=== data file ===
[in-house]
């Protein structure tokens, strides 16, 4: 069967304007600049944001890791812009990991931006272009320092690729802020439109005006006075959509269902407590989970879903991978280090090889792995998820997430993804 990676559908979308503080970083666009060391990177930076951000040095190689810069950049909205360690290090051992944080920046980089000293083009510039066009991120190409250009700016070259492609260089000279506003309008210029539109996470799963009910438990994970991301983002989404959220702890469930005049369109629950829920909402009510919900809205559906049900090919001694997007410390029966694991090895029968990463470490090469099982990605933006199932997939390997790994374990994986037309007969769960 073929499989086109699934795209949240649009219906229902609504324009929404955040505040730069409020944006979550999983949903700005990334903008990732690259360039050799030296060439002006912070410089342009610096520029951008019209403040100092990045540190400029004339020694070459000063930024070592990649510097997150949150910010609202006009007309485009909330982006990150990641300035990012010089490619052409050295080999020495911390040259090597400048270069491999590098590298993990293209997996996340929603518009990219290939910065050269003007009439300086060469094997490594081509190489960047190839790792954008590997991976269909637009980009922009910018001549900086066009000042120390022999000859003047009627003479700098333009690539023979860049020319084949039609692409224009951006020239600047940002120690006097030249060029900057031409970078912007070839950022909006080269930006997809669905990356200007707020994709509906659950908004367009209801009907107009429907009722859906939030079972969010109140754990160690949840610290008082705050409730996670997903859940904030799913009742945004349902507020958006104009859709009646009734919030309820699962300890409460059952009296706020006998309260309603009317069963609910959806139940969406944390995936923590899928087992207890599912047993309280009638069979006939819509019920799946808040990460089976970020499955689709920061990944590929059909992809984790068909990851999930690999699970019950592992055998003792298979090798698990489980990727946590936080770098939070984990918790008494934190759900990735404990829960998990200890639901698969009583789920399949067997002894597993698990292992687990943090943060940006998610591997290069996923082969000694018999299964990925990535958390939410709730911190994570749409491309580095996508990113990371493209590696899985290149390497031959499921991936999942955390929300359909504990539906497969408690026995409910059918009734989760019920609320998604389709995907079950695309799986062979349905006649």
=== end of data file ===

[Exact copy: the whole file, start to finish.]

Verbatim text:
[in-house]
């Protein structure tokens, strides 16, 4: 069967304007600049944001890791812009990991931006272009320092690729802020439109005006006075959509269902407590989970879903991978280090090889792995998820997430993804 990676559908979308503080970083666009060391990177930076951000040095190689810069950049909205360690290090051992944080920046980089000293083009510039066009991120190409250009700016070259492609260089000279506003309008210029539109996470799963009910438990994970991301983002989404959220702890469930005049369109629950829920909402009510919900809205559906049900090919001694997007410390029966694991090895029968990463470490090469099982990605933006199932997939390997790994374990994986037309007969769960 073929499989086109699934795209949240649009219906229902609504324009929404955040505040730069409020944006979550999983949903700005990334903008990732690259360039050799030296060439002006912070410089342009610096520029951008019209403040100092990045540190400029004339020694070459000063930024070592990649510097997150949150910010609202006009007309485009909330982006990150990641300035990012010089490619052409050295080999020495911390040259090597400048270069491999590098590298993990293209997996996340929603518009990219290939910065050269003007009439300086060469094997490594081509190489960047190839790792954008590997991976269909637009980009922009910018001549900086066009000042120390022999000859003047009627003479700098333009690539023979860049020319084949039609692409224009951006020239600047940002120690006097030249060029900057031409970078912007070839950022909006080269930006997809669905990356200007707020994709509906659950908004367009209801009907107009429907009722859906939030079972969010109140754990160690949840610290008082705050409730996670997903859940904030799913009742945004349902507020958006104009859709009646009734919030309820699962300890409460059952009296706020006998309260309603009317069963609910959806139940969406944390995936923590899928087992207890599912047993309280009638069979006939819509019920799946808040990460089976970020499955689709920061990944590929059909992809984790068909990851999930690999699970019950592992055998003792298979090798698990489980990727946590936080770098939070984990918790008494934190759900990735404990829960998990200890639901698969009583789920399949067997002894597993698990292992687990943090943060940006998610591997290069996923082969000694018999299964990925990535958390939410709730911190994570749409491309580095996508990113990371493209590696899985290149390497031959499921991936999942955390929300359909504990539906497969408690026995409910059918009734989760019920609320998604389709995907079950695309799986062979349905006649």